The legacy of layoff

In this 2015 file photo, OWTU president general Ancel Roget speaks to ArcelorMittal steel workers as they  protest in front of the plant in Point Lisas. -
In this 2015 file photo, OWTU president general Ancel Roget speaks to ArcelorMittal steel workers as they protest in front of the plant in Point Lisas. -

Layoff provisions are not provided for in the Industrials Relations Act Chapter 88:01 nor in our Retrenchment Severance and Benefit Act Chapter 88:13. Indeed there exists no statutory scheme that gives such an event a legal construct.

This must be noted as we are in the season of international furloughs, layoffs and retrenchment due to the current global economic situation, courtesy the covid19 pandemic.

Are there any differences between these terms? The terms are being used interchangeably without people realising that they mean different things in different jurisdictions.

Furlough is a common North American and English term which means temporary layoff from work. It was originally used as the leave of absence given to soldiers. England adopted a formal furlough scheme during the peak of the coronavirus.

The Americans also use furlough identically as the English do but now use layoff as a dismissal for no reason or fault of the employee, though it was originally used as temporary leave without pay.

However, in our industrial relations circumstances the word furlough is generally an unknown term. A layoff is however a widely known event that refers to, or rather defines a temporary suspension of an employee’s contract of employment (not due to any fault of him/her) with the intention that the employee resumes work when the situation causing the layoff improves. It is clear therefore, that a layoff cannot be for an indefinite period and can possibly lead to retrenchment if the adverse circumstances do not improve within some specific period of time.

The judgement delivered by president of the Industrial Court Deborah Thomas-Felix in the matter of GSD-IRO 031 of 2015 between Steel Workers’ Union of TT and ArcelorMittal Point Lisas Limited, contains the most in-depth legal guidance pertaining to employee layoff.

According to the judgement, an employer has no inherent right to suspend a worker and fail to pay wages due to layoffs because of redundancy (having surplus labour) and as such presents a legal difficulty, unless provided for in a collective agreement or contract of employment, or implied using the regular principles of the law of contract or the custom and practice of the particular trade or industry.

Since that decision, I always advise clients to clearly stipulate in their job offer letters, a layoff provision that gives the right to the employer to temporary layoff employees given that prevailing circumstances impacting the business so justifies.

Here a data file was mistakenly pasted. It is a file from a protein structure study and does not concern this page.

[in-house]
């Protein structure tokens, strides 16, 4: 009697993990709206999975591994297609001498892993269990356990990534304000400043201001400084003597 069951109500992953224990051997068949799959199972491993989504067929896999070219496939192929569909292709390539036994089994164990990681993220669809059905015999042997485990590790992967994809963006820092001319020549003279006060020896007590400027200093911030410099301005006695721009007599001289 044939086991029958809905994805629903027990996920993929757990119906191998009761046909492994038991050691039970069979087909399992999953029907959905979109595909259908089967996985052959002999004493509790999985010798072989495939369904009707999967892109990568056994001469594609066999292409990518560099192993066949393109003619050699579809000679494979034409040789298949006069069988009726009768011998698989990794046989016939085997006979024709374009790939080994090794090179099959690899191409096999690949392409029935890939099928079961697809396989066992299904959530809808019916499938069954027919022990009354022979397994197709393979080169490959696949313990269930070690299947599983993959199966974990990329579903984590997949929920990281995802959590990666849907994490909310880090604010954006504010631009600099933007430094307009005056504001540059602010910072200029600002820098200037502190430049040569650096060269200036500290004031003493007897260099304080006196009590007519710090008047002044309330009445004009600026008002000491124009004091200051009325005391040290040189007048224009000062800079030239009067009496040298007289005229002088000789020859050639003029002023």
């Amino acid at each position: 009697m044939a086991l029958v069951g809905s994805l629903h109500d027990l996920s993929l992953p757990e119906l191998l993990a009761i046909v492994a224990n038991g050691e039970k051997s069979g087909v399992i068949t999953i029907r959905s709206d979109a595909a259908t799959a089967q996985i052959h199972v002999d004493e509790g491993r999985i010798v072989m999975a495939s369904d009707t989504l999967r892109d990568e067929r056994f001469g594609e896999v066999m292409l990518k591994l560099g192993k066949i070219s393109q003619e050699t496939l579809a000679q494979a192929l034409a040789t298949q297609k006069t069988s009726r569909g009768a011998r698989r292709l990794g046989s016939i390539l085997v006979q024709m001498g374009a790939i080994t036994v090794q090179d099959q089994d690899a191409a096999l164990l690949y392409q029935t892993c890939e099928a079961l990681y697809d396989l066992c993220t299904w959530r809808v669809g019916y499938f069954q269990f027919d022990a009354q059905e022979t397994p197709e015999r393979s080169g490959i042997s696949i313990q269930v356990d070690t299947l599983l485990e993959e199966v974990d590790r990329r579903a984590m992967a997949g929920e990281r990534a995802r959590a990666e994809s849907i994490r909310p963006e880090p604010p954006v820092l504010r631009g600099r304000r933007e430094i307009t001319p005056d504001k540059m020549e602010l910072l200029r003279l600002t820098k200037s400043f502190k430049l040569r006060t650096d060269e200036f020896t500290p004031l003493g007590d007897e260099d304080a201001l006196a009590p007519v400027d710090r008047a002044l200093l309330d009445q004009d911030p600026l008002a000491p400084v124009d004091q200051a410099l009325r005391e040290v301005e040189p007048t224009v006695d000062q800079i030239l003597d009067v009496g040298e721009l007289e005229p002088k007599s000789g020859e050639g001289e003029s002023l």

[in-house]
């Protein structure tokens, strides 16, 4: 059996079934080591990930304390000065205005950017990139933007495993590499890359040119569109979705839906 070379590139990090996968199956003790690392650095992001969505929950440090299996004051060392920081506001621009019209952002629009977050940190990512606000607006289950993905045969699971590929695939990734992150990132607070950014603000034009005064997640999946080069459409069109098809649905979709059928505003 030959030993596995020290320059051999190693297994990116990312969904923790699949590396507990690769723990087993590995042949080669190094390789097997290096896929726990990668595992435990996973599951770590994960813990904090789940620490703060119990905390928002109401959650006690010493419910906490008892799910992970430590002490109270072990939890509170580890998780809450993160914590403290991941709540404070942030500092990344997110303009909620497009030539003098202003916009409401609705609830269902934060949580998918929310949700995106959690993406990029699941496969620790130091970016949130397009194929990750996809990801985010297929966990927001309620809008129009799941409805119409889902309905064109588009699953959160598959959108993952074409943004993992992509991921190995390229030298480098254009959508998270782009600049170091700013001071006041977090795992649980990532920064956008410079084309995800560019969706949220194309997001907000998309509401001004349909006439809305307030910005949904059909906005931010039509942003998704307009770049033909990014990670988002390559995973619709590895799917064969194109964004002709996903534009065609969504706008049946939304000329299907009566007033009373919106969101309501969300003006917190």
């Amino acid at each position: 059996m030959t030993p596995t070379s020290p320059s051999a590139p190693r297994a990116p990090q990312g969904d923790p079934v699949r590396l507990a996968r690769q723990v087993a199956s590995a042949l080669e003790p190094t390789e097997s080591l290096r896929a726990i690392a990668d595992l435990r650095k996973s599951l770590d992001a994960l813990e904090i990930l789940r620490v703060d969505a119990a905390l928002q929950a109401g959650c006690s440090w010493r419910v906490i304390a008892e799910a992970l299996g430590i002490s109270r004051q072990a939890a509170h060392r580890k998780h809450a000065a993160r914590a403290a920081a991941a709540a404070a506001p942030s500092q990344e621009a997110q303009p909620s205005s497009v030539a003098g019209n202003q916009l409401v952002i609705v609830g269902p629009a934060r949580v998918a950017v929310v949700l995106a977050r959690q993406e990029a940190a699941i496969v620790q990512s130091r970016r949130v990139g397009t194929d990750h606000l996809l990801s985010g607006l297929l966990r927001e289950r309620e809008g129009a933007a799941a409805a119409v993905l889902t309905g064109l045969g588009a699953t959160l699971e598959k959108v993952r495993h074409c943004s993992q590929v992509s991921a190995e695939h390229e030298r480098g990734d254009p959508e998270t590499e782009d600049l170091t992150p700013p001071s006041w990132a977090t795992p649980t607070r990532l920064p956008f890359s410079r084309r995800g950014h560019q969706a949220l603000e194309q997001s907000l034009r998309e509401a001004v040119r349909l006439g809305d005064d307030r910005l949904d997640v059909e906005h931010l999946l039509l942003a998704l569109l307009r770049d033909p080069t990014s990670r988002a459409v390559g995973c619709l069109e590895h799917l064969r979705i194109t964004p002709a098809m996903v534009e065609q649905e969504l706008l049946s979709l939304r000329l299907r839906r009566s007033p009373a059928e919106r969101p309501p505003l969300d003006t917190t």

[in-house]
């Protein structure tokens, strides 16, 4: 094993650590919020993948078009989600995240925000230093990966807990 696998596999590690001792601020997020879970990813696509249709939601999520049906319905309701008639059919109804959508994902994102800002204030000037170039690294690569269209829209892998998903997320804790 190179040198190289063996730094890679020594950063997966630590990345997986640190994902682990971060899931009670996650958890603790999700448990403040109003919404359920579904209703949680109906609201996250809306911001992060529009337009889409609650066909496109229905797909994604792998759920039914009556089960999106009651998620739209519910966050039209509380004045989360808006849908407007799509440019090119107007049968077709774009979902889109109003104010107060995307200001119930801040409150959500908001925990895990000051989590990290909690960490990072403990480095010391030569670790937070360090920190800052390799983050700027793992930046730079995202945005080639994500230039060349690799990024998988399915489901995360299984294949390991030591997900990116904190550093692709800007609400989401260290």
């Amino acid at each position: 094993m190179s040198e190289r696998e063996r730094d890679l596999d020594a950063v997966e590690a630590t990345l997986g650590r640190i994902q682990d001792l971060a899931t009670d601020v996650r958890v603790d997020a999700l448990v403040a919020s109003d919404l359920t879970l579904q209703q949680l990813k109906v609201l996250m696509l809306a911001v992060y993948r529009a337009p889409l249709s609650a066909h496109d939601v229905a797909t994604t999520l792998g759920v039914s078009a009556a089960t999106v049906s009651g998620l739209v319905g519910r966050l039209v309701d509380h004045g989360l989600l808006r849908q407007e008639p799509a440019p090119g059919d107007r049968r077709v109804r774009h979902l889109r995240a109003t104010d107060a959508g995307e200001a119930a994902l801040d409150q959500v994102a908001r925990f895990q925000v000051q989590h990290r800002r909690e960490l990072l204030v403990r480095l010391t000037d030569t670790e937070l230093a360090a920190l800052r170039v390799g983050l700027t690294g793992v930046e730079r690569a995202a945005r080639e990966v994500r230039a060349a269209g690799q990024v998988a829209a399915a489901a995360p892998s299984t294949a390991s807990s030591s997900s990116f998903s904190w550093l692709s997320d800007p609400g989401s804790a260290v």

Prior to this judgement, it was widely held within industrial relations circles, that a layoff decision was one that is exercisable as an inherent right or within the prerogative of the employer. This view was supported by the three leading authorities at that time from the Industrial Court as articulated in I.C.A No. 9 of 1986 TIWU vs Consolidated Appliances Ltd, TD 99 of 1990 CWU vs J.N. Harriman & Co and IRO 2387 TIWU vs Bata Ltd.

The Bata judgement not only reinforced that temporary layoff is an established practice in industrial relations, but went on to state that the employer is “entitled” to layoff where circumstances arise which make this necessary. In my view where one is entitled to do something then that person has a “right” to so do. Likewise, in the Consolidated and JN Harriman cases, the Industrial Court did not only express the view that a temporary layoff is well recognised in industrial relations practice, but Addison Khan, president of the court as he then was, opined as follows: It is a right which an employer may use only when the circumstances demand it.

Where layoffs are necessary the court asks that it be done fairly and equitably. A laid off worker does not receive wages or severance benefits, therefore his/her only hope is re-employment and now the ArcelorMittal case demands that the Retrenchment and Severance Benefits Act serve as a guideline not only for redundancy and retrenchment, but also for layoffs.

Redundancy comes about due to an event or a series of events (yet again) due to no fault of the employee, which causes certain job functions to become surplus and therefore no longer needed. Such circumstances may require a permanent or a temporary reduction in the workforce. Good examples of such circumstances are where a workplace invests in technology allowing it to produce much more at a cheaper cost, or where the business changes owners or the business is restructured. These examples normally result in permanent reductions in the workforce (retrenchment) while events relating for example to major unplanned machinery breakdowns and national wide orders to stay at home will normally result in layoffs

To note again, laid off workers are not entitled to severance benefits as would retrenched workers. However, laid off workers can be re-employed and therefore there is no break in service and the company may still contribute to a worker’s private insurance or pension plan etc.

A period of layoff for any worker will very likely be traumatic and financially challenging, but it still creates a window of hope that his job is not gone forever. Employers must however always be humane and act fairly when there is no other alternative but to implement a layoff of some members of its workforce.


"The legacy of layoff"

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